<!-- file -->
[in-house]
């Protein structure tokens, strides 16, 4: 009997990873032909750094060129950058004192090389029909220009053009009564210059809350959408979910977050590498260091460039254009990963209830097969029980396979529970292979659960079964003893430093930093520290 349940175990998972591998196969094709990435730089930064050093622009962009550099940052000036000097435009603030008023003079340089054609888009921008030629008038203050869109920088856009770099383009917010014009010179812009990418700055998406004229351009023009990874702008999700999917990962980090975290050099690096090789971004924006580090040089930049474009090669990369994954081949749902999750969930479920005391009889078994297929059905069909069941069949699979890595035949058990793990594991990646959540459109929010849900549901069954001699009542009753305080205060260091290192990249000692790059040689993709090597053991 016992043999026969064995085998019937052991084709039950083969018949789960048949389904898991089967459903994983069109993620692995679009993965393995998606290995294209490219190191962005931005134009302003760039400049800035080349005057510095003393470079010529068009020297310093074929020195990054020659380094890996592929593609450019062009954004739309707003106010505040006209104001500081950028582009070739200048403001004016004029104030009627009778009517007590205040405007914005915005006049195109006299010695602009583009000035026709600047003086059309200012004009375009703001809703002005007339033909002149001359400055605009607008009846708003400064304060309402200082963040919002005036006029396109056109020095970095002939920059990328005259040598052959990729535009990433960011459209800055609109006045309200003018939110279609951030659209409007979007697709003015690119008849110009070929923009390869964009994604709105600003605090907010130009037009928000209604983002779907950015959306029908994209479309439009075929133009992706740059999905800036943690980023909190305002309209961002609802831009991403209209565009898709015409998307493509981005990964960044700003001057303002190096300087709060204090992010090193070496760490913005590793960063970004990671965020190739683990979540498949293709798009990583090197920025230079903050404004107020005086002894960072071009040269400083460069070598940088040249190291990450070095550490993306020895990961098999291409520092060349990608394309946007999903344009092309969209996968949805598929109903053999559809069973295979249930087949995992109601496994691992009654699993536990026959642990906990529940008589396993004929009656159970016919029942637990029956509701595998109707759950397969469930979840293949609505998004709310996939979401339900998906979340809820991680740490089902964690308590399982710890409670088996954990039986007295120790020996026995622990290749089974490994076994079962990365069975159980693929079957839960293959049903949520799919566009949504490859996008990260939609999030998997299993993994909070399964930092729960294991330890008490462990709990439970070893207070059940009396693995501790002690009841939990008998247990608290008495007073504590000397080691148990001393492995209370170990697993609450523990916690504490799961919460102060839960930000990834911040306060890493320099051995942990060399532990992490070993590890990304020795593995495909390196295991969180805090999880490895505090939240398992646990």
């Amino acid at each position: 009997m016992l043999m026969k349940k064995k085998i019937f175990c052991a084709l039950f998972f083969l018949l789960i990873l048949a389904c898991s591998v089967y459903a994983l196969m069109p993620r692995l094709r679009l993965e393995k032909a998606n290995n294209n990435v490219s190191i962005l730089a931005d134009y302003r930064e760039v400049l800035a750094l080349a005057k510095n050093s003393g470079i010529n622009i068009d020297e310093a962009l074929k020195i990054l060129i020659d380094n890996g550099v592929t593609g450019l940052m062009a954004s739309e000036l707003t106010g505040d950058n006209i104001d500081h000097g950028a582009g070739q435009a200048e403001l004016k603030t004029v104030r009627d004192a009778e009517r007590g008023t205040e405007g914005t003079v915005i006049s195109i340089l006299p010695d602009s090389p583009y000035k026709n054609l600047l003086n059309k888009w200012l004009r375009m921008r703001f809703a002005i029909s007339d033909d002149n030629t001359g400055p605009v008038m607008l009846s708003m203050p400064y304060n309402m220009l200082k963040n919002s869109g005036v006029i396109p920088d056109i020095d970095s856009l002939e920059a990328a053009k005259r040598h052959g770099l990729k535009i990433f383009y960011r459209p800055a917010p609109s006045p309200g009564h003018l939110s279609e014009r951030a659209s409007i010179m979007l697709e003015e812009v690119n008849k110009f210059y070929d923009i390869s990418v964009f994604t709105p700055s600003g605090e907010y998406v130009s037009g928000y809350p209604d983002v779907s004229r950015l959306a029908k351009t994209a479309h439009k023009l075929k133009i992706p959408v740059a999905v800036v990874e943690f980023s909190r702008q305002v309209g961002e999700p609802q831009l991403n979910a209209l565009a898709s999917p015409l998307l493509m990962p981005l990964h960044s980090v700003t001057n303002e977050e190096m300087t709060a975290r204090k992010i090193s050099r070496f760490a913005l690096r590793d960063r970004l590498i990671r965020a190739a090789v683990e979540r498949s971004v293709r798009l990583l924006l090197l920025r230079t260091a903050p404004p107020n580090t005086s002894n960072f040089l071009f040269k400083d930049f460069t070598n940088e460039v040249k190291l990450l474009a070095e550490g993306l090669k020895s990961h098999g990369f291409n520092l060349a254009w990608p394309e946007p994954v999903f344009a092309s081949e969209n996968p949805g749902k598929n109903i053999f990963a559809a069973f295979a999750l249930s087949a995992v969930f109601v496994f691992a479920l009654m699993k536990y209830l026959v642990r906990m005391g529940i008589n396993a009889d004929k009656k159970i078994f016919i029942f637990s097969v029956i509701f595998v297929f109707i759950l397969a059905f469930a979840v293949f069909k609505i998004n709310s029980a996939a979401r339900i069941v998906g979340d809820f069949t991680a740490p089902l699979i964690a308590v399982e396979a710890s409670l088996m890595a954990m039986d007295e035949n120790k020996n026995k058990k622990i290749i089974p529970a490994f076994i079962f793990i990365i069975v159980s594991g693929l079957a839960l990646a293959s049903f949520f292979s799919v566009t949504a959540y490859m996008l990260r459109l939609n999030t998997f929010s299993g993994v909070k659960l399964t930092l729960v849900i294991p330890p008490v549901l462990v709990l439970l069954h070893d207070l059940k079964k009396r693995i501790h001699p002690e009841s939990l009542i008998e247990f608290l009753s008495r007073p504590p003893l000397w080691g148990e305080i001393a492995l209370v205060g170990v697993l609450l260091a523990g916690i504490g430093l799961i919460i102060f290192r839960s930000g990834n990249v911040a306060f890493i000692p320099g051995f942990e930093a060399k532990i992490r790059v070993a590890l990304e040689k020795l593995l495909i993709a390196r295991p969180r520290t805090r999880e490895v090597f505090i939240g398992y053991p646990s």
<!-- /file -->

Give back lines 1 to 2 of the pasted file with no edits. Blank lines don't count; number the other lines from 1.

[in-house]
């Protein structure tokens, strides 16, 4: 009997990873032909750094060129950058004192090389029909220009053009009564210059809350959408979910977050590498260091460039254009990963209830097969029980396979529970292979659960079964003893430093930093520290 349940175990998972591998196969094709990435730089930064050093622009962009550099940052000036000097435009603030008023003079340089054609888009921008030629008038203050869109920088856009770099383009917010014009010179812009990418700055998406004229351009023009990874702008999700999917990962980090975290050099690096090789971004924006580090040089930049474009090669990369994954081949749902999750969930479920005391009889078994297929059905069909069941069949699979890595035949058990793990594991990646959540459109929010849900549901069954001699009542009753305080205060260091290192990249000692790059040689993709090597053991 016992043999026969064995085998019937052991084709039950083969018949789960048949389904898991089967459903994983069109993620692995679009993965393995998606290995294209490219190191962005931005134009302003760039400049800035080349005057510095003393470079010529068009020297310093074929020195990054020659380094890996592929593609450019062009954004739309707003106010505040006209104001500081950028582009070739200048403001004016004029104030009627009778009517007590205040405007914005915005006049195109006299010695602009583009000035026709600047003086059309200012004009375009703001809703002005007339033909002149001359400055605009607008009846708003400064304060309402200082963040919002005036006029396109056109020095970095002939920059990328005259040598052959990729535009990433960011459209800055609109006045309200003018939110279609951030659209409007979007697709003015690119008849110009070929923009390869964009994604709105600003605090907010130009037009928000209604983002779907950015959306029908994209479309439009075929133009992706740059999905800036943690980023909190305002309209961002609802831009991403209209565009898709015409998307493509981005990964960044700003001057303002190096300087709060204090992010090193070496760490913005590793960063970004990671965020190739683990979540498949293709798009990583090197920025230079903050404004107020005086002894960072071009040269400083460069070598940088040249190291990450070095550490993306020895990961098999291409520092060349990608394309946007999903344009092309969209996968949805598929109903053999559809069973295979249930087949995992109601496994691992009654699993536990026959642990906990529940008589396993004929009656159970016919029942637990029956509701595998109707759950397969469930979840293949609505998004709310996939979401339900998906979340809820991680740490089902964690308590399982710890409670088996954990039986007295120790020996026995622990290749089974490994076994079962990365069975159980693929079957839960293959049903949520799919566009949504490859996008990260939609999030998997299993993994909070399964930092729960294991330890008490462990709990439970070893207070059940009396693995501790002690009841939990008998247990608290008495007073504590000397080691148990001393492995209370170990697993609450523990916690504490799961919460102060839960930000990834911040306060890493320099051995942990060399532990992490070993590890990304020795593995495909390196295991969180805090999880490895505090939240398992646990």